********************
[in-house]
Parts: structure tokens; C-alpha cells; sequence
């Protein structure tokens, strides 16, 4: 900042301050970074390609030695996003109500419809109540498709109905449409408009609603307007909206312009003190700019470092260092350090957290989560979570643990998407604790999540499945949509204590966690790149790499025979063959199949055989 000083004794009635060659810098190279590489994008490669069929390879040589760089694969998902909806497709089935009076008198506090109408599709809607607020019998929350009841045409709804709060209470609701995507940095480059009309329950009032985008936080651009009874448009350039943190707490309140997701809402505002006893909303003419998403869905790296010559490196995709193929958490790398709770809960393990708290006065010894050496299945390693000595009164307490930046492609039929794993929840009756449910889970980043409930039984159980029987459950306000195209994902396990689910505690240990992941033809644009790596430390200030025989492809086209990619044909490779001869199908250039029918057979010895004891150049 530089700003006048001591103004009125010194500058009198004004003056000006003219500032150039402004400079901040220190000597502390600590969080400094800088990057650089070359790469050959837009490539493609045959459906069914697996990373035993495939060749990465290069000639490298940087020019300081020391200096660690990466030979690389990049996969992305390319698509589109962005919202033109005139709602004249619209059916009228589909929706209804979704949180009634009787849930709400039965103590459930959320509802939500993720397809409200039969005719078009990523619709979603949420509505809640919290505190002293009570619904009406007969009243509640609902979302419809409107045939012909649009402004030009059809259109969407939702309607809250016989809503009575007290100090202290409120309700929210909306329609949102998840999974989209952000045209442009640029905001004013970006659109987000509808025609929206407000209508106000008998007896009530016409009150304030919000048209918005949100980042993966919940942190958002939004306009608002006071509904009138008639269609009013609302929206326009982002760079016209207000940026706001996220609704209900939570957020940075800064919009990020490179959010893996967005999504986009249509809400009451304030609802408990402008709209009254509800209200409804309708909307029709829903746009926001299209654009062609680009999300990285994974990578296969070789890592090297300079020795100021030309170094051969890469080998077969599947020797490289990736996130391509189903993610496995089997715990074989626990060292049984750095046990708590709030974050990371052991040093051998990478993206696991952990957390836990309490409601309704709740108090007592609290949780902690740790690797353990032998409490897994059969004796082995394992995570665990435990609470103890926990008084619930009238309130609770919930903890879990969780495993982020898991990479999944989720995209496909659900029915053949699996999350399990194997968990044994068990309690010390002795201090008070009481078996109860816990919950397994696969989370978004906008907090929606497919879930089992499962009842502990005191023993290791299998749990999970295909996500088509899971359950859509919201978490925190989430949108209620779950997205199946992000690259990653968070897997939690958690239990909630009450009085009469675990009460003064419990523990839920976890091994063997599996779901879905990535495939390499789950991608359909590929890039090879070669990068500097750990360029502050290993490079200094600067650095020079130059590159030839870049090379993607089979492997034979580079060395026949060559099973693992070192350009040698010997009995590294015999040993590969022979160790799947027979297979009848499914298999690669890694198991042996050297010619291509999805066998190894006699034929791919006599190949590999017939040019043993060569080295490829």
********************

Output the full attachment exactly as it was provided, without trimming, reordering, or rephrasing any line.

[in-house]
Parts: structure tokens; C-alpha cells; sequence
């Protein structure tokens, strides 16, 4: 900042301050970074390609030695996003109500419809109540498709109905449409408009609603307007909206312009003190700019470092260092350090957290989560979570643990998407604790999540499945949509204590966690790149790499025979063959199949055989 000083004794009635060659810098190279590489994008490669069929390879040589760089694969998902909806497709089935009076008198506090109408599709809607607020019998929350009841045409709804709060209470609701995507940095480059009309329950009032985008936080651009009874448009350039943190707490309140997701809402505002006893909303003419998403869905790296010559490196995709193929958490790398709770809960393990708290006065010894050496299945390693000595009164307490930046492609039929794993929840009756449910889970980043409930039984159980029987459950306000195209994902396990689910505690240990992941033809644009790596430390200030025989492809086209990619044909490779001869199908250039029918057979010895004891150049 530089700003006048001591103004009125010194500058009198004004003056000006003219500032150039402004400079901040220190000597502390600590969080400094800088990057650089070359790469050959837009490539493609045959459906069914697996990373035993495939060749990465290069000639490298940087020019300081020391200096660690990466030979690389990049996969992305390319698509589109962005919202033109005139709602004249619209059916009228589909929706209804979704949180009634009787849930709400039965103590459930959320509802939500993720397809409200039969005719078009990523619709979603949420509505809640919290505190002293009570619904009406007969009243509640609902979302419809409107045939012909649009402004030009059809259109969407939702309607809250016989809503009575007290100090202290409120309700929210909306329609949102998840999974989209952000045209442009640029905001004013970006659109987000509808025609929206407000209508106000008998007896009530016409009150304030919000048209918005949100980042993966919940942190958002939004306009608002006071509904009138008639269609009013609302929206326009982002760079016209207000940026706001996220609704209900939570957020940075800064919009990020490179959010893996967005999504986009249509809400009451304030609802408990402008709209009254509800209200409804309708909307029709829903746009926001299209654009062609680009999300990285994974990578296969070789890592090297300079020795100021030309170094051969890469080998077969599947020797490289990736996130391509189903993610496995089997715990074989626990060292049984750095046990708590709030974050990371052991040093051998990478993206696991952990957390836990309490409601309704709740108090007592609290949780902690740790690797353990032998409490897994059969004796082995394992995570665990435990609470103890926990008084619930009238309130609770919930903890879990969780495993982020898991990479999944989720995209496909659900029915053949699996999350399990194997968990044994068990309690010390002795201090008070009481078996109860816990919950397994696969989370978004906008907090929606497919879930089992499962009842502990005191023993290791299998749990999970295909996500088509899971359950859509919201978490925190989430949108209620779950997205199946992000690259990653968070897997939690958690239990909630009450009085009469675990009460003064419990523990839920976890091994063997599996779901879905990535495939390499789950991608359909590929890039090879070669990068500097750990360029502050290993490079200094600067650095020079130059590159030839870049090379993607089979492997034979580079060395026949060559099973693992070192350009040698010997009995590294015999040993590969022979160790799947027979297979009848499914298999690669890694198991042996050297010619291509999805066998190894006699034929791919006599190949590999017939040019043993060569080295490829």